Shortly after we arrived in Northern Ireland we got an email from my sister’s husband’s colleague, their friend for nearly fifty years and by extension mine too. She told us one of her cousins in Northern Ireland married into the McBride family who’ve farmed the northeast corner of the island for 300 years. Their land includes the rocky cliffs of Fair Head which, like so many places along this coast, was a location for Game of Thrones, and the family welcome hikers and climbers with a car park and a field for tent camping. We marked our map.
At the car park I was dropping coins into the honesty box when a car drove slowly out through the open gate. On a chance I called out, “Are you Sean?”
The driver stopped, then reversed to where I stood. He looked friendly enough and he smiled and said yes, he was Sean. I told him my sister’s husband’s colleague is his wife’s cousin, and he paused for a minute to think about that, then asked, “You mean Margaret Mary?”
“Yes!” I said. “I’ve known her for nearly fifty years.”
“Well, come in and have a cup of tea,” he said and he welcomed us into the house where we had one of those Irish conversations that feel like you’re catching up with an old friend. He told us all about the family here and about the branches who emigrated to America, and he regaled us with stories about the filming of Game of Thrones.
We could have talked for hours, but we were eager to get to the cliffs while the weather was clear and sunny. Sean walked us out and pointed past the family’s ancestral home to the start of the trail, then showed us the various optional hiking routes through the property.
We couldn’t have picked a better day. The air was chilly and there was a fresh breeze but Sean assured us that even on the cliffs if wouldn’t be too windy.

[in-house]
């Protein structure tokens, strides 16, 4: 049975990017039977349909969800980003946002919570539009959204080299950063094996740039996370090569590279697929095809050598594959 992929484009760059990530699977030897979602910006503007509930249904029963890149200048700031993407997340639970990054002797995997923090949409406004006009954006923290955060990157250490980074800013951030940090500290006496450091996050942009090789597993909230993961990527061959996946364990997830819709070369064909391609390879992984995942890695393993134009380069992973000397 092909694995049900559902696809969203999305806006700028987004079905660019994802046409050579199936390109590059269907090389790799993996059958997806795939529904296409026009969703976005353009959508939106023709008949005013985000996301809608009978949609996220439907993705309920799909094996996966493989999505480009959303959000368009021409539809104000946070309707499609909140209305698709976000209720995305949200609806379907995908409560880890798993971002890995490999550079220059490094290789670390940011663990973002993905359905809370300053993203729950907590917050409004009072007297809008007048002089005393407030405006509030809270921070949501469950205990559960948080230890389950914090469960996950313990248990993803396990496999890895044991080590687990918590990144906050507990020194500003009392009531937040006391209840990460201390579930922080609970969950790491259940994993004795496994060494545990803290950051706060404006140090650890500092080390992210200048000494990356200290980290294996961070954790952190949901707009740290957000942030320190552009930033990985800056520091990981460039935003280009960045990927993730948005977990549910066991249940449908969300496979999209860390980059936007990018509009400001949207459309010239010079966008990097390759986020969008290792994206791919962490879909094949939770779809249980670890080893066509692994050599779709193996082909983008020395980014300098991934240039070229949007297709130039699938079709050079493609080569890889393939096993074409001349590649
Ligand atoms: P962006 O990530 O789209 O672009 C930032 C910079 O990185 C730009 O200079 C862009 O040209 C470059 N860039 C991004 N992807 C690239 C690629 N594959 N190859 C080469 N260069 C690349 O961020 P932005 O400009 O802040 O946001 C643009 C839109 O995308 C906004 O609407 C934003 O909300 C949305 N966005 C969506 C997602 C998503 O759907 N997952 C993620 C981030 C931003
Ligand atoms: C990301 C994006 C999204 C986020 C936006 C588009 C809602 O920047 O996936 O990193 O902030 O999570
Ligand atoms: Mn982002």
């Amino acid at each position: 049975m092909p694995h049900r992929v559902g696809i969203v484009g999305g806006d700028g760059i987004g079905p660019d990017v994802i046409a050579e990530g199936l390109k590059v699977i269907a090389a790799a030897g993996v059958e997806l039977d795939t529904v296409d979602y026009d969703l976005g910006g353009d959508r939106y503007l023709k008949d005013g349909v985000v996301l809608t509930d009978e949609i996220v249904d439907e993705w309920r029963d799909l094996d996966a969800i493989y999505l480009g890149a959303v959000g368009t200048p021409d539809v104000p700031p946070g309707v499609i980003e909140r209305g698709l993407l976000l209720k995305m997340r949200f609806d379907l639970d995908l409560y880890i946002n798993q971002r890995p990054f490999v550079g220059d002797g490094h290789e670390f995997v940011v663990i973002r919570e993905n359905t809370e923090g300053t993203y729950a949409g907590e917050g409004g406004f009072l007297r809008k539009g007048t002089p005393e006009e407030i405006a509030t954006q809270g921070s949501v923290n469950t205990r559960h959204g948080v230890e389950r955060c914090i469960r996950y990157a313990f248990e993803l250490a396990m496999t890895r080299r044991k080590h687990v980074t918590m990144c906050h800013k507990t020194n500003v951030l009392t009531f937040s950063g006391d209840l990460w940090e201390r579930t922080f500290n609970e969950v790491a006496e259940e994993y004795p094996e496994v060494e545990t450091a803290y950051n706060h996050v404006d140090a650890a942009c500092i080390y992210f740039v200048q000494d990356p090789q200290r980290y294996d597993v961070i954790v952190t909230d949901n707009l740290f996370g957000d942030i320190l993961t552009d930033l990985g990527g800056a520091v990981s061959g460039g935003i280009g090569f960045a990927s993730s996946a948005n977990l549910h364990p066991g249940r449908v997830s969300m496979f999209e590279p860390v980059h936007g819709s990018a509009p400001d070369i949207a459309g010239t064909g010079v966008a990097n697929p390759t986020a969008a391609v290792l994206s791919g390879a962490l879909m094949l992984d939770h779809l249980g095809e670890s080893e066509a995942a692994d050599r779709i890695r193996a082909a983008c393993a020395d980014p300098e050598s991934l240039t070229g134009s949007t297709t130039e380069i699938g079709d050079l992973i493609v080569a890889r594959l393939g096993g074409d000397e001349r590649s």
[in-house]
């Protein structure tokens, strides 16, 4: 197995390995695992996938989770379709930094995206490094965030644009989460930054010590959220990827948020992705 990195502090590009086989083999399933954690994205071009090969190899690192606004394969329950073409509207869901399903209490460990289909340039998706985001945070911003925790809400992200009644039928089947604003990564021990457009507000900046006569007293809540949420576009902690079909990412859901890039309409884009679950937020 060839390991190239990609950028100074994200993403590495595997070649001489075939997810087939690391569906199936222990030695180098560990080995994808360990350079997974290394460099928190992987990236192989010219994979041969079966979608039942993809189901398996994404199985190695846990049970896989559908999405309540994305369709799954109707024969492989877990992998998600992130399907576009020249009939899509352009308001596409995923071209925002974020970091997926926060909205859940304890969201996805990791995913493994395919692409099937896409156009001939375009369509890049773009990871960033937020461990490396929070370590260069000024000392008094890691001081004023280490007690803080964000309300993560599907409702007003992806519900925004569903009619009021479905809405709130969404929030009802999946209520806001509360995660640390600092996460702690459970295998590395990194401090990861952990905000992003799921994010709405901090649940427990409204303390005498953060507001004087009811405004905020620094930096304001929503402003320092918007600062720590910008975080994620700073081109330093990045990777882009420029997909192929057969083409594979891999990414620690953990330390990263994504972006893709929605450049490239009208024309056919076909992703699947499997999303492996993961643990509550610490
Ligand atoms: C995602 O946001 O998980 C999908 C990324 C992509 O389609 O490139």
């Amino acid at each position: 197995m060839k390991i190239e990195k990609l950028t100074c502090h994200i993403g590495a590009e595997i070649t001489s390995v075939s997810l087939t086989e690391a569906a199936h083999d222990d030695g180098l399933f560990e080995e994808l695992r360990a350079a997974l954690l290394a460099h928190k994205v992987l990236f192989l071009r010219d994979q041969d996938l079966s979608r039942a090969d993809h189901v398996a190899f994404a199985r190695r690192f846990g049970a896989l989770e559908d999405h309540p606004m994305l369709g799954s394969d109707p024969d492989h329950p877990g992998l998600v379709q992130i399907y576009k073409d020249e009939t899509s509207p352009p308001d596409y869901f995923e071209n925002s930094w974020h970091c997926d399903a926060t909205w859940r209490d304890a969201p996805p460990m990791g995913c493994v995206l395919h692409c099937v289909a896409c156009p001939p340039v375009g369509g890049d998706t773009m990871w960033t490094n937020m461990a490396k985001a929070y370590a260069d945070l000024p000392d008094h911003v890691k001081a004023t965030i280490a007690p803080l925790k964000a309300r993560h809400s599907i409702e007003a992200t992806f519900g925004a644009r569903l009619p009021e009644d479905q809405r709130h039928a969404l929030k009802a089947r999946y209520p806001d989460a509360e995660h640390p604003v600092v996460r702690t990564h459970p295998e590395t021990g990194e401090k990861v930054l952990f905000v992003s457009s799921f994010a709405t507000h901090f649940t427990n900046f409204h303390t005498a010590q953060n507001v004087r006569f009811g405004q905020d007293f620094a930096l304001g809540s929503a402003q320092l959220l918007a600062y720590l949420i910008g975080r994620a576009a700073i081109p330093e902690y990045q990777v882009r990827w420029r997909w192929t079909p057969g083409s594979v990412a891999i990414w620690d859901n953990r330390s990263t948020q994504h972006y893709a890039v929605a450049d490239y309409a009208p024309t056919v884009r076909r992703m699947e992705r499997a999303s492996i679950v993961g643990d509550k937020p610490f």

Most of this coastline is columnar basalt culminating in the famous outcropping of the Giant’s Causeway. But even here you can see the long columns that make up the cliffs and see the shapes which can be pentagons, hexagons or octagons.
This is about as close to a cliff edge as you’ll ever see me. “Not too windy” is subjective when you weight 130 lbs. and it’s a land breeze. Let’s just say Sean is well-grounded.
We had the foresight to take along some refreshments and with plenty of convenient rocks to sit on we rested and marveled at this breathtaking scenery. There wasn’t another soul in sight.
We started up again following our blue route markers until right after this stile we lost our way. We doubled back, looked for the right trail marker, lost it again, went back, lost it again. In all we crossed that stile four times before giving up and heading overland. We could see the farm in the distance but not the trail we were supposed to be on.
We slogged our way through lumpy sheep meadows, climbing over wire fences and rerouting around rivulets and loose rock. Many times we thought we’d found an established path only to have it peter out. It was an exhausting and soul-crushing return.
When we finally reached the car park Sean asked how we did and we told him about losing the trail.
“You didn’t see the road?” He pointed up past the fields we’d plodded through.
“No,” we said, sheepishly. “We missed it.”
As we said our goodbyes something behind us caught Sean’s attention and with a quick wave he hurried off to help wrangle some unruly sheep into the barn.